A CROOKED cleaner systematically stole £10,464 from three high street banks on the same road in Bridlington and told police:“It was like being a kid in a sweet shop.”
Richard Hindle, 64, managed to get a job working as a cleaner with his wife for Lloyds, Barclays and the Halifax despite previous convictions for fraud and theft as a younger man.
Judge Simon Jack told Hull Crown Court: “This was opportunist theft. The money was there to be taken. It shows a somewhat surprising lack of security by the banks.”
Hindle of Prince of Wales’ Terrace, Scarborough, appeared at Hull Crown Court on Tuesday, November 20, for sentence after last month pleading guilty to four charges of theft. He ordered Hindle should be given a 26-week suspended prison sentence, 150 hours unpaid work and pay back £10,464.
Hindle admitted stealing £4,700 from the Halifax in Manor Street, Bridlington, on April 23 2012.
He admitted stealing £2,000 from Lloyds TSB on May 12 and stealing the assistant manager’s keys from Barclays between June 1 and June 30.
Hindle denied stealing £850 worth of foreign currency from Barclays in June, but pleaded guilty to the theft of £3,600 from Lloyds on July 2.
Crown barrister David Gordon said Hindle first found out how easy it was to steal while the bank was shut.
Hindle’s eye was attracted to an envelope in a cupboard in the Halifax which had £4,700 inside. There was no forced entry and it was next to a cahier’s till.
Staff were quizzed on April 27, but the till nearby had last been used three days earlier. Hindle was to tell the police he felt bad at first about stealing at the bank, but when he realised he was not discovered, he could not resist more. He said “It was like being a kid in a sweet shop.” He did not tell his wife and began putting the money in a Post Office saving account rather than trust the banks.
His next windfall came at Lloyds on Manor Street, when a customer had deposited £500 in a drop box at the bank.
The customer reported not seeing it credited to their account and an investigation went on into checking back deposits over a month for the envelope. It could not be found. CCTV was later examined which showed Hindle had been spending a long time around the box. He later admitted to loosening it with a screw driver and stealing £2,000 not £500.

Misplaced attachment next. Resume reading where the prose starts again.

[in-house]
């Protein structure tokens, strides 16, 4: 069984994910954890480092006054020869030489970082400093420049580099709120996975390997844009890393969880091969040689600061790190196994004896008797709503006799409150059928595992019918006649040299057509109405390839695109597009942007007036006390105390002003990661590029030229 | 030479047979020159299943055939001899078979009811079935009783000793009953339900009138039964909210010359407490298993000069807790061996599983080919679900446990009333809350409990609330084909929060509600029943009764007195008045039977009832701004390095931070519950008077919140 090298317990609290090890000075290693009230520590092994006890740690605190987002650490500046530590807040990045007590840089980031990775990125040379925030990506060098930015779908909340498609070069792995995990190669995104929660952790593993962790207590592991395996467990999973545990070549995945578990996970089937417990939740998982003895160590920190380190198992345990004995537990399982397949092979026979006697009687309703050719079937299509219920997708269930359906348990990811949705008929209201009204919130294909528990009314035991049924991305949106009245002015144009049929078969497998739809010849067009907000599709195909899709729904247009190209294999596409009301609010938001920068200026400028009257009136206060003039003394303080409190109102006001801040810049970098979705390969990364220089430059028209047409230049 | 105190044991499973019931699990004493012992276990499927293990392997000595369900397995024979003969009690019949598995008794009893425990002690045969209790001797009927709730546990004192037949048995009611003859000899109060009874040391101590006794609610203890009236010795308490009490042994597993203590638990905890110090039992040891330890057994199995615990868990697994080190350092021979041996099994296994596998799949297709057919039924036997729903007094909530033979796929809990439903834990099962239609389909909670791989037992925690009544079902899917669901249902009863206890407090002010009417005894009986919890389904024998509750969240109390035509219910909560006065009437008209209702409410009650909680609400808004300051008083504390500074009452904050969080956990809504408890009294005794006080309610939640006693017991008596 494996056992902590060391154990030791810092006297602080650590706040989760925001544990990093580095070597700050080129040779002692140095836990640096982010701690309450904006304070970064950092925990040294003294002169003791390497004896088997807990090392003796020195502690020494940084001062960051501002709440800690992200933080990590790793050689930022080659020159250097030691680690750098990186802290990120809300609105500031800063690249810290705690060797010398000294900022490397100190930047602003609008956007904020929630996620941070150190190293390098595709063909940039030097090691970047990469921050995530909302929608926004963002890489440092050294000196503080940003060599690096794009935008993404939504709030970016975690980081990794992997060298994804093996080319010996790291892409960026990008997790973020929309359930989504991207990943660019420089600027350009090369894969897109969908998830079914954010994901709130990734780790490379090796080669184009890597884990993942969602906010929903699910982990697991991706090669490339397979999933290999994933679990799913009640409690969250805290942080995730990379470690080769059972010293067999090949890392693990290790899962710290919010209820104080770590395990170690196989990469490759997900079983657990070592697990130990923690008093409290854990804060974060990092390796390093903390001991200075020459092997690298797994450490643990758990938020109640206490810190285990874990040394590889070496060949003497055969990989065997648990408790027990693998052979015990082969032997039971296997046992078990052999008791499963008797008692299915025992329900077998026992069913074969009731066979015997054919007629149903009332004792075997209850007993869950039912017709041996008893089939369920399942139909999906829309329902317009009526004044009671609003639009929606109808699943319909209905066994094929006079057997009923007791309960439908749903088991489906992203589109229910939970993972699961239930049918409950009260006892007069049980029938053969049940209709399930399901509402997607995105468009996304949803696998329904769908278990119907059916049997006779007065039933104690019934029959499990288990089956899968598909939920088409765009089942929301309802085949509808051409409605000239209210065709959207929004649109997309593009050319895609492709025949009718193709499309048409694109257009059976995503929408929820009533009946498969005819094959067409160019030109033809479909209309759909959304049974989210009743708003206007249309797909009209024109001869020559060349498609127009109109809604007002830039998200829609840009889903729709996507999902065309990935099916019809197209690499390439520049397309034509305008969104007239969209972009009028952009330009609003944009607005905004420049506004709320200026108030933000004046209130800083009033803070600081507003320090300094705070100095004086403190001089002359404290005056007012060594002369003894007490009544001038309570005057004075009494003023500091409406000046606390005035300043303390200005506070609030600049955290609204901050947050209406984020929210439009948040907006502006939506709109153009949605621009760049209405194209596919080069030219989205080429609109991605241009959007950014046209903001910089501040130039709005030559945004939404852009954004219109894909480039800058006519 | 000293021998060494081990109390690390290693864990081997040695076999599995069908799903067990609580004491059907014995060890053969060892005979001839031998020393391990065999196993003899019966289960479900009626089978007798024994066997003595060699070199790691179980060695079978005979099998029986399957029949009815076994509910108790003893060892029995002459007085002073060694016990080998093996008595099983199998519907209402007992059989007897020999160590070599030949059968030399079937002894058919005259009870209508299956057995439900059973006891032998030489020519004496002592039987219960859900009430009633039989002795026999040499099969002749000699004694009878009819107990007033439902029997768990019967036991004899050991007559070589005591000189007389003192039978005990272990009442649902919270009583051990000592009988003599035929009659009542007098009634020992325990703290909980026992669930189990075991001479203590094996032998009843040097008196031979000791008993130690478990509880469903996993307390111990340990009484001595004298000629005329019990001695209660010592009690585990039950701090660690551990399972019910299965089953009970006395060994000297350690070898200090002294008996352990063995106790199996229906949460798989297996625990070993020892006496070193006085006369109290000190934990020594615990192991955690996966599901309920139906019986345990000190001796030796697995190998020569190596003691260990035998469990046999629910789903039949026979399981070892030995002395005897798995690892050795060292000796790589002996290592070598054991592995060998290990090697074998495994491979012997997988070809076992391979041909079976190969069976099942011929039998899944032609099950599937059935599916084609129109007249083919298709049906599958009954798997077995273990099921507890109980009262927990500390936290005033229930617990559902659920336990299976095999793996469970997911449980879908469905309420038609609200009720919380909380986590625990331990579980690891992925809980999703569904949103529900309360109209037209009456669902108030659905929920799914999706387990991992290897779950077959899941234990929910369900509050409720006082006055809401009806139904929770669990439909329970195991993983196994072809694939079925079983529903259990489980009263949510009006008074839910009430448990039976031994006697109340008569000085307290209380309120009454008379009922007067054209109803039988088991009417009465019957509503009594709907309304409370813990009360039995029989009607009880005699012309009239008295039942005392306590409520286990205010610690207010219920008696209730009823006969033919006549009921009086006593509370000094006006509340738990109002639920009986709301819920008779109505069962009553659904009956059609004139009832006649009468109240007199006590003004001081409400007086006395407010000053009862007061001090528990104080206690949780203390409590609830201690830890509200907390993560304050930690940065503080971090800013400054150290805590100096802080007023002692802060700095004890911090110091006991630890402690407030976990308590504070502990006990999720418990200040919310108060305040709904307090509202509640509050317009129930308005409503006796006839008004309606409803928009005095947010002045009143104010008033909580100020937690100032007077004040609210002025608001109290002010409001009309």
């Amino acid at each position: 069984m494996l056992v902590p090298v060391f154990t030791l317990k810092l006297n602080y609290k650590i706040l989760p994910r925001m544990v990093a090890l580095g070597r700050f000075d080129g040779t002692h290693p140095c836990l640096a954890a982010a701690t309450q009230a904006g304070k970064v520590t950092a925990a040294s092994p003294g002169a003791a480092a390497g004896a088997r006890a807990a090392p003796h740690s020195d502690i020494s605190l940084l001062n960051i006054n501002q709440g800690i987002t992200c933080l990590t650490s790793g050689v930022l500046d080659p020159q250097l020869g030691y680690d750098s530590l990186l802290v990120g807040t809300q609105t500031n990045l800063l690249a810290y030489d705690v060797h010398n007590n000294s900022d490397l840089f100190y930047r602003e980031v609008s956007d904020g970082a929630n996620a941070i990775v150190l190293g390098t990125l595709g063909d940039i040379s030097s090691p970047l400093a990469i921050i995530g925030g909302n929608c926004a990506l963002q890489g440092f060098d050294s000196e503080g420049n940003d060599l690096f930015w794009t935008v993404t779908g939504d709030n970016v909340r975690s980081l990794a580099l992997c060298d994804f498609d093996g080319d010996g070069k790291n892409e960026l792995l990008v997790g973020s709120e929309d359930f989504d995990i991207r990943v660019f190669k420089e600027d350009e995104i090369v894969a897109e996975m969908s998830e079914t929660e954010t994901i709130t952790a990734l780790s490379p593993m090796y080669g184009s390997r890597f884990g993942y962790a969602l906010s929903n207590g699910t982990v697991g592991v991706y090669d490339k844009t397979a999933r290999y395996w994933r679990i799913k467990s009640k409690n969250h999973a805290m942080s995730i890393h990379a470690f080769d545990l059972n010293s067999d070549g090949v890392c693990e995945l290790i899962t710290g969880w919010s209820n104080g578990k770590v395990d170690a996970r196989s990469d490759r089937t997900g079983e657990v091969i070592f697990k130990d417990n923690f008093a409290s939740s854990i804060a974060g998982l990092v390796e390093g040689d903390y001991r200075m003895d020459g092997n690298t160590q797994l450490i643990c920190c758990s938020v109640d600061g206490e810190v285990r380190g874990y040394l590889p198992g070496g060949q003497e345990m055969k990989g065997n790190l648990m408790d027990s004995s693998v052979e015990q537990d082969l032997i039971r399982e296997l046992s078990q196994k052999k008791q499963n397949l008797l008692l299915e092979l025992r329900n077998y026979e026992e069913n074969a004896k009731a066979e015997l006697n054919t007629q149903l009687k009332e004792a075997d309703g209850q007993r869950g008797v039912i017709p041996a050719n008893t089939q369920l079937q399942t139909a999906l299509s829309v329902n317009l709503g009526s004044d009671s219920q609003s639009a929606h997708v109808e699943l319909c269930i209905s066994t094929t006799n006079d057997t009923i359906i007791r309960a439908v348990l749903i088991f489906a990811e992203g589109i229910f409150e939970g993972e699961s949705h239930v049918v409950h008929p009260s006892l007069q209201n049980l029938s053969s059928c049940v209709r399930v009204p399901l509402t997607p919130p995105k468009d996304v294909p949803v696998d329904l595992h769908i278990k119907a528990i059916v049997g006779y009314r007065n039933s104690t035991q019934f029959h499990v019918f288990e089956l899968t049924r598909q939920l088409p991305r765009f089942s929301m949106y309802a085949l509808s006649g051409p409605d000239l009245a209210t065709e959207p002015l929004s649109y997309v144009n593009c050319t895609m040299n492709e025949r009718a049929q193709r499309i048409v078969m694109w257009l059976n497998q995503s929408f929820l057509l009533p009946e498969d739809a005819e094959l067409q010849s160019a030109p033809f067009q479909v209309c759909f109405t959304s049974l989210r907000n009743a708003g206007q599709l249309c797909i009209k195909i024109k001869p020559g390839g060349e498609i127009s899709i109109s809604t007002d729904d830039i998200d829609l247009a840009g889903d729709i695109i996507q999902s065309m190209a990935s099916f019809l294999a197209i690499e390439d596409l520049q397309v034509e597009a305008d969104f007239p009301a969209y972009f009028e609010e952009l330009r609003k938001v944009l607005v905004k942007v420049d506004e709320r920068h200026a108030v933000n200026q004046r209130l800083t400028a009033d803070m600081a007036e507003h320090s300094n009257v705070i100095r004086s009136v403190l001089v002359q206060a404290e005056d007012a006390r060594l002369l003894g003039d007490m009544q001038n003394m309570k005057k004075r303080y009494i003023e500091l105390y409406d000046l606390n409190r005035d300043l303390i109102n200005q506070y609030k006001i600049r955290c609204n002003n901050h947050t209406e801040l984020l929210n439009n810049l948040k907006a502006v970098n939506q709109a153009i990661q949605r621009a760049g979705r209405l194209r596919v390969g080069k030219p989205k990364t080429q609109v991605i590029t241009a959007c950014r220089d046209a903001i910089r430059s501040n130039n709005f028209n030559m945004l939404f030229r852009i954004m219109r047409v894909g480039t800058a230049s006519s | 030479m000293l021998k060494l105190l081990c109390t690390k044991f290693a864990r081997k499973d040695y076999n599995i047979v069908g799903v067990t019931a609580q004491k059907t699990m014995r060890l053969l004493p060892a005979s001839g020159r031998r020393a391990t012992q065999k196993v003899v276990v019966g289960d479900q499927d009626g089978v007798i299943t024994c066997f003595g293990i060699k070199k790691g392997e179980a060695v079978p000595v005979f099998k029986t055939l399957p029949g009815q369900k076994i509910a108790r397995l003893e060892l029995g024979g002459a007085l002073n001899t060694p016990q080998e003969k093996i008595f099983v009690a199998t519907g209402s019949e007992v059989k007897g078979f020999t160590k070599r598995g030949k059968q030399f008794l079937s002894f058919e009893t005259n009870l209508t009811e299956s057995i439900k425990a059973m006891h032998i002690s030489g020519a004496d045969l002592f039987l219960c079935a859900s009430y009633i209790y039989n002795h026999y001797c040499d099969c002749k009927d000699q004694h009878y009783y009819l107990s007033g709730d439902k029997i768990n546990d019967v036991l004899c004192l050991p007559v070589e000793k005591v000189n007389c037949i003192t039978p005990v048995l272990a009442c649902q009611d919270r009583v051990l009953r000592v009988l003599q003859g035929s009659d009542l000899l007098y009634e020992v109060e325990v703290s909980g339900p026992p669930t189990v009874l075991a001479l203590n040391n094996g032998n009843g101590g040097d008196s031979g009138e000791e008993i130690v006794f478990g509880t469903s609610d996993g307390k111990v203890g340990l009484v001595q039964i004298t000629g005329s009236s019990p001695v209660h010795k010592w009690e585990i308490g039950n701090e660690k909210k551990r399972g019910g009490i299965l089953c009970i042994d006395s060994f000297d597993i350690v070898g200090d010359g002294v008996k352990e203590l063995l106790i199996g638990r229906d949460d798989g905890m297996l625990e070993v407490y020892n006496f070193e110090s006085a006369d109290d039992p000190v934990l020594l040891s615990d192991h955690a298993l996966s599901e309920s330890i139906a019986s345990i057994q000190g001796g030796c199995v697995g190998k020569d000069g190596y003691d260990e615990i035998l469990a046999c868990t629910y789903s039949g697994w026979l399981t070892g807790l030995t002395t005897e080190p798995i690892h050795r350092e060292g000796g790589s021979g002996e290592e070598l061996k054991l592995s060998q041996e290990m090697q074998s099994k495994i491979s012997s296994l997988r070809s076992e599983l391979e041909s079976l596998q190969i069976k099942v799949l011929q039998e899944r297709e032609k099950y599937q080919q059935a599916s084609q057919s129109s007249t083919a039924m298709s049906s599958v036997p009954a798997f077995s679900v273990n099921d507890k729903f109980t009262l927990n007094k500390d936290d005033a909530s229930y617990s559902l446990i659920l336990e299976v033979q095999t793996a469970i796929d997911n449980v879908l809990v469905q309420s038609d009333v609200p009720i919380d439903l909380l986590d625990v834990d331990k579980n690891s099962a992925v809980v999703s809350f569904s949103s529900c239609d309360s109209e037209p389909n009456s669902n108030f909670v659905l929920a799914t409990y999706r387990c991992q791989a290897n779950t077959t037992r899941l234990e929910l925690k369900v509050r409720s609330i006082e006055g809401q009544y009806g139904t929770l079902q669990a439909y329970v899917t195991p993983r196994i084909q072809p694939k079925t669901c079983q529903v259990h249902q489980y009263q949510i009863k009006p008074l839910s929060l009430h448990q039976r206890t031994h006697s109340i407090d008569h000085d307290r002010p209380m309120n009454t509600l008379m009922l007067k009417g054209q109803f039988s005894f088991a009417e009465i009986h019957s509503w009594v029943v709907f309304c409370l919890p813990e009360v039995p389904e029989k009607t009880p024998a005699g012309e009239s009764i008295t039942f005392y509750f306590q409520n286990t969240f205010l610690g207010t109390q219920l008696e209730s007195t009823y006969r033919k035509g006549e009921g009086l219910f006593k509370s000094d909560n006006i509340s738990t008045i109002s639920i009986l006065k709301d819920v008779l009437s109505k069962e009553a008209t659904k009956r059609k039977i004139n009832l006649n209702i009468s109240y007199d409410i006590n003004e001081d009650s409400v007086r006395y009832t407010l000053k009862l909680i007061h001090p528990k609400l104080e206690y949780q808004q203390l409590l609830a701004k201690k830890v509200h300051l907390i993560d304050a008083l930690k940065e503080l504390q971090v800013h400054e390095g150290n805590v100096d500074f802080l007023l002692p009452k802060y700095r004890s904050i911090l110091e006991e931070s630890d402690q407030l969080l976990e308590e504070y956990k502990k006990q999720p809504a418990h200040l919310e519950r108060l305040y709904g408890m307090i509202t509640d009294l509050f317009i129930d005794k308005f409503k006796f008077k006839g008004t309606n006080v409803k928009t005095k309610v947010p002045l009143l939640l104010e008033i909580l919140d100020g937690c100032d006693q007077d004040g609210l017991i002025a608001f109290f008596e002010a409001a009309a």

Around the same time he stole the assistant manager’s keys from Barclays who immediately suspected he had not just simply mislaid them. He went to find Hindle who was cleaning nearby at the Halifax.
When quizzed, Hindle brazenly said: “Are these what you are looking for?”
Mr Gordon said Hindle used his same deposit box loophole to steal £3,600 from Lloyds TSB on July 2. When he was arrested two days later he said: “Is it about the keys?”
When initially interviewed he admitted he had been on holiday to Ibiza which he paid for with cash.
He denied any wrong doing until he was faced with overwhelming evidence.
Defence barrister Chris Dunn said: “This in an unusual offence because he has banked most of the money and has not blown it on frivolities and expensive living. The motivation for taking the money was not greed. He wanted the cushion of money in the bank. The defendant has been more like a magpie.”
Judge Simon Jack told Hindle: “This involved a serious breach of trust to steal a substantial amount of money. In normal circumstances a person stealing this amount of money would be locked up. Although you have a criminal record, that was 24 years ago and this was opportunistic theft.”
He told Hindle: “I hope very much you stay out of trouble. You have shown you have done it in the past. I hope you can do it again.”
The banks involved have compensated the customers.